The final shortfall of provisioning systems is that they were designed to reduce administration overhead for IT administrators but not for use by business users. They present information about entitlements in security syntax that means little or nothing to a line of business owner.
If business owners cannot see the descriptions of a user’s entitlements in language they can understand, they may simply rubber-stamp access certifications without knowing whether each is actually appropriate. This, again, poses a risk to both security and regulatory compliance.
Access governance: What you need
An access governance system helps business managers – those with the most insight and the most at stake in controlling user access – determine exactly what each user can do within each application.
It provides both compliance and auditability through visibility into, and ongoing management of, which users have access to what resources, who approved that access and whether the access is appropriate as users’ roles and the needs of the business change.
Unlike provisioning systems, an access governance system collects information about user identities, entitlements, and roles from all information resources, including (but not limited to) provisioning systems. It enables business policies to be implemented as controls to ensure that regulatory compliance and risk management objectives are met.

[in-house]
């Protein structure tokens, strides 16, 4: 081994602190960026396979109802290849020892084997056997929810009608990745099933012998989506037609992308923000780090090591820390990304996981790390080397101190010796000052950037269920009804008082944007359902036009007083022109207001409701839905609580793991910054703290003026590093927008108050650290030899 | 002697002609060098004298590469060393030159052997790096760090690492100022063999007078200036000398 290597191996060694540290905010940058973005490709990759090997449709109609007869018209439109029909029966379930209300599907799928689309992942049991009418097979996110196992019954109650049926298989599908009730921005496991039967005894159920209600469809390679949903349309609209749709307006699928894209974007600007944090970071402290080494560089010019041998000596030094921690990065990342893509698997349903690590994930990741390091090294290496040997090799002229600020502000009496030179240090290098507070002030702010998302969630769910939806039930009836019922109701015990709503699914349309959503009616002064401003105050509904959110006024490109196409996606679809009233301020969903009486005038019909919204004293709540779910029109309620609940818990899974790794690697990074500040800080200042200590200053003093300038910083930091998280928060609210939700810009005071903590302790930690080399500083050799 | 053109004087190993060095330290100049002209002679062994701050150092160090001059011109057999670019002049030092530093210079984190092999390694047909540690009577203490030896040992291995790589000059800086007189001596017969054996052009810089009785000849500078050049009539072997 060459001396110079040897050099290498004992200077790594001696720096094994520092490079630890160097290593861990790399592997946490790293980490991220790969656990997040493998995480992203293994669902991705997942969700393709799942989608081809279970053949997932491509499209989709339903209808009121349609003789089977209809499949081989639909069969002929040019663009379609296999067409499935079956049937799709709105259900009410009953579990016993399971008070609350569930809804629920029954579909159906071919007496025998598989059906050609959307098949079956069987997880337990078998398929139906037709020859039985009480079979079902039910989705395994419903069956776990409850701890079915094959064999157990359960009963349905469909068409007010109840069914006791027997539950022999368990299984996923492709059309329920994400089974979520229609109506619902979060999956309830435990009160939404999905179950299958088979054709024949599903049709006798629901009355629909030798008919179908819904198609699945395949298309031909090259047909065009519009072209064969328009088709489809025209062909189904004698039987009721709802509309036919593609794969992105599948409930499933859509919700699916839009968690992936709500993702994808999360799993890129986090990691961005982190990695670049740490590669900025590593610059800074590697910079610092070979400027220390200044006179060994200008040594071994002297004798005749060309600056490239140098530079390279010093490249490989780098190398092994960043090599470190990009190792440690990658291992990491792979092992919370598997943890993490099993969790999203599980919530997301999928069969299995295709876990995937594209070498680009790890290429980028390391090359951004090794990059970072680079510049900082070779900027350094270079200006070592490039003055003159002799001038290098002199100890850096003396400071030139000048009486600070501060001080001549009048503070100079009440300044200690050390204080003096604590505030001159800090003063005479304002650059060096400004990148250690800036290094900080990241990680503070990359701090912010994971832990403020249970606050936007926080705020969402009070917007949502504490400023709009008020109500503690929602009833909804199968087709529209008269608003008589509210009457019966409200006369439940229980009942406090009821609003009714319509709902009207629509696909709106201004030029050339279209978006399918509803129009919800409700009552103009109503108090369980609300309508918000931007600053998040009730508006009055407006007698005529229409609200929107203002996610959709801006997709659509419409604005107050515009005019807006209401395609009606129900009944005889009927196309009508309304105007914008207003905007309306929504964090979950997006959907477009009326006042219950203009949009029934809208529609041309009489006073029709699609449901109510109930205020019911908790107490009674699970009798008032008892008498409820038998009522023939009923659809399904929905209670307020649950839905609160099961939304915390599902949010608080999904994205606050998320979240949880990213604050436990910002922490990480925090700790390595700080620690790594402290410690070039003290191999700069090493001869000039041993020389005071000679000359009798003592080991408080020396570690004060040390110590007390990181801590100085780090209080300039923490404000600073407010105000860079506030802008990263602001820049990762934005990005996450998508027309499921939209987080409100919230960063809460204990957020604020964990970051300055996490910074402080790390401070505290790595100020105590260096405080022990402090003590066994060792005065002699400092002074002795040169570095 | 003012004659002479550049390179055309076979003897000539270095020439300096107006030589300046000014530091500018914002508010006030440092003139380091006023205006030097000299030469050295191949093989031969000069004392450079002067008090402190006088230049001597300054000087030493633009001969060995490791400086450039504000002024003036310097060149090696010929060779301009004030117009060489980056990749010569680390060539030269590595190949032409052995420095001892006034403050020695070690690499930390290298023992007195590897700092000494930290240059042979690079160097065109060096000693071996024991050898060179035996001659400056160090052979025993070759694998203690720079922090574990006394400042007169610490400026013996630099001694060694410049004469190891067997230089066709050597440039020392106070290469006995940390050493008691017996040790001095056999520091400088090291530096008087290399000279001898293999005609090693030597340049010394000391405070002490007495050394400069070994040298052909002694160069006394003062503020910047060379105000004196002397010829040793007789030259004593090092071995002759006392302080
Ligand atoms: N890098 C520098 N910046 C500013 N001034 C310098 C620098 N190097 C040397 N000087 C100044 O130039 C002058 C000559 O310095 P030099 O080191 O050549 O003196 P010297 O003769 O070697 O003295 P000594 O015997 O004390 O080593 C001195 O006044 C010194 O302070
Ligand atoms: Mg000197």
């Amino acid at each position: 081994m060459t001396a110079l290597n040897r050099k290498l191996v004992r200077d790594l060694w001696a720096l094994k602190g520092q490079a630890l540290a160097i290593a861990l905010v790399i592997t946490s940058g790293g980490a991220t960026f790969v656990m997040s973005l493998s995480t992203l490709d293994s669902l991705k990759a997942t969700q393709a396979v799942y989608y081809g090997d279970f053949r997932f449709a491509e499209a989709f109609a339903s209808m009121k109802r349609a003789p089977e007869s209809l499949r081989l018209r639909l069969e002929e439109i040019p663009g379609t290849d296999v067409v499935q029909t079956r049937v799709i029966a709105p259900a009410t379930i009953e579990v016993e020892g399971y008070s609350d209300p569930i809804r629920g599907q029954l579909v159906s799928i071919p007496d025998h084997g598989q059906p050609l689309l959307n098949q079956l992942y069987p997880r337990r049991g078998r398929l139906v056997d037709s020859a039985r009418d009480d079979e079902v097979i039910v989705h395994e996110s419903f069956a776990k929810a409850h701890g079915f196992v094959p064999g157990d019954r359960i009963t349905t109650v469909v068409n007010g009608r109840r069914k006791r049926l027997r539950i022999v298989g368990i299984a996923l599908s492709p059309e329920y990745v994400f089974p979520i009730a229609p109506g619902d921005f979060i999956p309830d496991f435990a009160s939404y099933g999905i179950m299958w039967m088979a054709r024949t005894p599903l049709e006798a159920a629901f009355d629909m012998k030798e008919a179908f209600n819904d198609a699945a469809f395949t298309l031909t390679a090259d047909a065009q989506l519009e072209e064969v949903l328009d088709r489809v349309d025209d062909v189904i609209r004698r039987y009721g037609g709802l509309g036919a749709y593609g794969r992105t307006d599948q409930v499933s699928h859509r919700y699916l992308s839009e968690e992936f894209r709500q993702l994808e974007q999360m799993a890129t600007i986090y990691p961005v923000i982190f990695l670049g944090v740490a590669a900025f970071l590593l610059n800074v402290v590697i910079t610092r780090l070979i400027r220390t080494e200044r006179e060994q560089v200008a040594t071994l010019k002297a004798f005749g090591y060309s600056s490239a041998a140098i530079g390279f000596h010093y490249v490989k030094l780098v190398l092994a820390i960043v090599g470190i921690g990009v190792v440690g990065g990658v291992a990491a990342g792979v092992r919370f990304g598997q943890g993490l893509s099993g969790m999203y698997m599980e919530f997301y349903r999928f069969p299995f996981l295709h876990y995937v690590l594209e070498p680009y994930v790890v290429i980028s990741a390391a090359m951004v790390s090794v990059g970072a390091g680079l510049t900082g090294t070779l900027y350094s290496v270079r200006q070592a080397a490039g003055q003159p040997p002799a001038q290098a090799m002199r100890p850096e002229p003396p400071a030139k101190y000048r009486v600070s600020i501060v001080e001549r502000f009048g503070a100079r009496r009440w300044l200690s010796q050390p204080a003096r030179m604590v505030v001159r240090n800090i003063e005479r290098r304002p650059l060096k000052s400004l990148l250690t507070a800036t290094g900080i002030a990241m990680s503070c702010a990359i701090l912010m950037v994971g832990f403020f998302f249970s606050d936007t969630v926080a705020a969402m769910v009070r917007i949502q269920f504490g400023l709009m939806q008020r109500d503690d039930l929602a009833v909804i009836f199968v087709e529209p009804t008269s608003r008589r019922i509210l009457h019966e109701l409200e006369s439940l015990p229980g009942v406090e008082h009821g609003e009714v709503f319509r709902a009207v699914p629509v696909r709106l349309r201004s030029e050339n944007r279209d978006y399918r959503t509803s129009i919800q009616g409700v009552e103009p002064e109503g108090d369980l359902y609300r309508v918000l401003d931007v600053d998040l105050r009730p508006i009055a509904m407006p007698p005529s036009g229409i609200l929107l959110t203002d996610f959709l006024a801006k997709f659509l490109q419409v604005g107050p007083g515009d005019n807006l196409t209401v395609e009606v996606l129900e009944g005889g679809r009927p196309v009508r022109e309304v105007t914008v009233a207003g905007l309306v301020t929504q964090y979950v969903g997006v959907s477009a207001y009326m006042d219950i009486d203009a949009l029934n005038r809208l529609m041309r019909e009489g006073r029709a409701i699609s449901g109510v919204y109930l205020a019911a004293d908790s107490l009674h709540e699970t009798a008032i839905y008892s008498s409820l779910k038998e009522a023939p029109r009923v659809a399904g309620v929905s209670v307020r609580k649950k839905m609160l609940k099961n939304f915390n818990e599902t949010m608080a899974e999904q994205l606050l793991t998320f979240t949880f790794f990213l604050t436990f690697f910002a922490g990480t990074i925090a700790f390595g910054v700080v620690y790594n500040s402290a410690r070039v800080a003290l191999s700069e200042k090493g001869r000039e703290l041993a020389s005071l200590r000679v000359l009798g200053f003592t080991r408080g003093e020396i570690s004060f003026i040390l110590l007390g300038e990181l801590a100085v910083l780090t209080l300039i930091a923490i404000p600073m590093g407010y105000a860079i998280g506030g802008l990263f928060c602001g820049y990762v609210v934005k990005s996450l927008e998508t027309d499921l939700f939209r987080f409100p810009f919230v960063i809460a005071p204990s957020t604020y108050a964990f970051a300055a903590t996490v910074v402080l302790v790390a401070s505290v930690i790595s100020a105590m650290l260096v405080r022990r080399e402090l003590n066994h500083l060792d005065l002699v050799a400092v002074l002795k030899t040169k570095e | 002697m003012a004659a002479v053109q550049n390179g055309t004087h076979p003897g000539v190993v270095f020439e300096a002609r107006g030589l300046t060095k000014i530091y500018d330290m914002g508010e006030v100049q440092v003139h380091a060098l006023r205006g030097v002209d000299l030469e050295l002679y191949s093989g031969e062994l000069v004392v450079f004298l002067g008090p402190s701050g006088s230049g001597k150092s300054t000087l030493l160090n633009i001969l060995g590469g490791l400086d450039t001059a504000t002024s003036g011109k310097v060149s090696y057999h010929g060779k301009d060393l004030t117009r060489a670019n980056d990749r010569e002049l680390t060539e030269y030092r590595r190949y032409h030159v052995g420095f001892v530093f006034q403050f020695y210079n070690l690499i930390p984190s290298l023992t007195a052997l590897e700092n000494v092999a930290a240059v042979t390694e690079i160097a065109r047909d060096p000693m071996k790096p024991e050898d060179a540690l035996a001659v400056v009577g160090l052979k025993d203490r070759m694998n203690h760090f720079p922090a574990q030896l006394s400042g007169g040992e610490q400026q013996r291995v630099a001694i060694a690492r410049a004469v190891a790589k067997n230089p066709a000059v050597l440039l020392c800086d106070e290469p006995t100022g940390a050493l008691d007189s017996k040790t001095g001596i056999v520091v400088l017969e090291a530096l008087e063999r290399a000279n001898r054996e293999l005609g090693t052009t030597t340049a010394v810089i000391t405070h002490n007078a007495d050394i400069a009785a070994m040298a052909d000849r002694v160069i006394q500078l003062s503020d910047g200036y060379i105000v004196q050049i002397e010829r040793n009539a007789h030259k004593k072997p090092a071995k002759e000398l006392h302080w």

Finally, it establishes collaborative processes among line-of-business owners and IT security managers for access certifications, access change management, and metrics-driven management of user roles.
Access governance systems present information about access rights and entitlements in a business, not a technical context. This means business owners understand the entitlements they are being asked to approve or reject, which means improved security and regulatory compliance.
Access governance systems also provide more complete audit trails than provisioning systems because they provide the IT security and compliance team unmatched visibility into fine-grained entitlements across the enterprise.
Rather than replacing user provisioning systems, access governance systems can be synchronized with them (see sidebar) to provide closed-loop enforcement of consistent, auditable access control policies.
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